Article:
The rapid shift to remote work in 2020 has led to a shortage of qualified cybersecurity professionals in the UAE.
But lucrative opportunities await those willing to take on larger roles, a new salary guide shows.
"The speed of digital transformation in the past 12 months is much more than the whole previous five years, and it's still accelerating," Tarek Kuzbari, regional director for Boston-based security company Cybereason, told The National.
This digital boom has opened opportunities for criminals to continue using age-old tactics, such as ransomware, malware and email fraud, Mr Kuzbari said.
This has led to a run on demand for cybersecurity architects, managers and engineers to battle these threats.
These roles can fetch monthly salaries of between Dh40,000 and Dh65,000 a month in the UAE, depending on the company, according to the Michael Page 2021 salary guide.
There is a shortage of locally based talent across the most in-demand skill sets, the recruitment company said.
It also recommended that employers focus on developing and training internal talent, and aim to be more flexible on sector and seller expertise when hiring for external locally based talent.
Some recruiters were concerned rising demand was inflating salaries and blurring job descriptions to attract people to open roles.
"There are lots of overpaid cybersecurity professionals who are not qualified for their job titles," said Iain Sachs, a recruiter for defence and technology companies in the UAE.
Mr Sachs likened it to the dot-com boom and bust of the late 1990s to early 2000s, "when salaries were going through the roof".
The National's UAE salary guide 2021
Part of this, he said, was that universities were not graduating students who were ready to be hired.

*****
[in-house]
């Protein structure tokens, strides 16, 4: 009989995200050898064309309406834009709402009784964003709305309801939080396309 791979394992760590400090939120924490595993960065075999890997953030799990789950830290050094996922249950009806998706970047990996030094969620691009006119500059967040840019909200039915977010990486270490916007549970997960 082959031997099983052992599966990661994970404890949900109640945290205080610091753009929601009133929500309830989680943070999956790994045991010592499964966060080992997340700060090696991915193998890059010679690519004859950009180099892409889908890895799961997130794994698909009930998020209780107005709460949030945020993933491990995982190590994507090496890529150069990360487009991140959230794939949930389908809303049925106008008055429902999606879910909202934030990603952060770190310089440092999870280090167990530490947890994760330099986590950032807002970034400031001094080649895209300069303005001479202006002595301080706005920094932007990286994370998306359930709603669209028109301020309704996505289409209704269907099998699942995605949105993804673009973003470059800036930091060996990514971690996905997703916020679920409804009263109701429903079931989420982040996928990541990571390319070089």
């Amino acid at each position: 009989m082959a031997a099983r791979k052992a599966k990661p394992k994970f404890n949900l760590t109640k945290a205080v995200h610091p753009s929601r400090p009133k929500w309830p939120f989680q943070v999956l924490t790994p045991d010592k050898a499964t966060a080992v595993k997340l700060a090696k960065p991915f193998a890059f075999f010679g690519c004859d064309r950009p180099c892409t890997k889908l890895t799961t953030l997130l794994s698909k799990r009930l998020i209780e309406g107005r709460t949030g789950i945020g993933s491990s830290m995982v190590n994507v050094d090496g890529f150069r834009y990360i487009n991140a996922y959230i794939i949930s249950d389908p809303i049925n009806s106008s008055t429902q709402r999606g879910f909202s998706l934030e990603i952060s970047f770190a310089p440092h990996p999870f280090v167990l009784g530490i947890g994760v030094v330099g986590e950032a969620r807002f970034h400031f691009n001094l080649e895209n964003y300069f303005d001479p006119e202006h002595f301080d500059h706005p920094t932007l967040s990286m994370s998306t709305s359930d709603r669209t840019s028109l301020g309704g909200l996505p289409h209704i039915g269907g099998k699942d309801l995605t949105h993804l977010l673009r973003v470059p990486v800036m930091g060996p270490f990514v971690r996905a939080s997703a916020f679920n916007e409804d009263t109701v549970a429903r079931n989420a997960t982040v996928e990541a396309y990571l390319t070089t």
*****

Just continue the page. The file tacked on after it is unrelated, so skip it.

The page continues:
There was little way to prepare for the scope and scale of this level of threat online.
"Cyber security is a booming area already and people are hiring for this because they realise the threats are multiplying," Mr Sachs said.
"It's a gamekeeper and poacher dynamic. The gamekeeper is trying to keep the poacher out.
"Right now, we are going through a radical change of going fully digital. That comes with a whole new pile of threats.
"There are fewer qualified candidates for open jobs so people are landing in jobs they aren’t ready for."
He likened the cybersecurity jobs rush to the demand for digital marketing managers a decade ago.
People were being extremely well paid for that position "but now the universe has caught up, the market is flooded and the pay scales are course-correcting and dropping fast", he said.
Mr Sachs predicted this would happen to some parts of the cybersecurity sector.
There are already signs of a maturing market. Late last year, the UAE assembled a council on cyber security.
The council is developing laws to prosecute all types of cyber crimes, securing existing and emerging technology and establishing a robust National Cyber Incident Response Plan.
For those looking to break into technology security, engineers who specialise in safely moving data to cloud storage are among the most in demand, Michael Page said.
Many of the best candidates in this area are being lured to the big multinational tech retailers or a handful of the largest corporations because of the size and scope of the programmes those businesses are undertaking, leaving smaller or less specialised companies with fewer options to choose from.
Technology transformation experts, or those who can implement systems to help reduce operating costs and improve efficiency, are also in demand.
So are security consultants who bring with them experience in more mature markets, as a result of international security sellers entering the Middle East, Michael Page said.
"If anyone can afford to go through what will be a challenging period of lack of talent, it’s [the UAE]," Mr Sachs said.
"It’s an attractive place to come to work. If you’re facing a dark winter in Finland or Russia, it’ll always be attractive."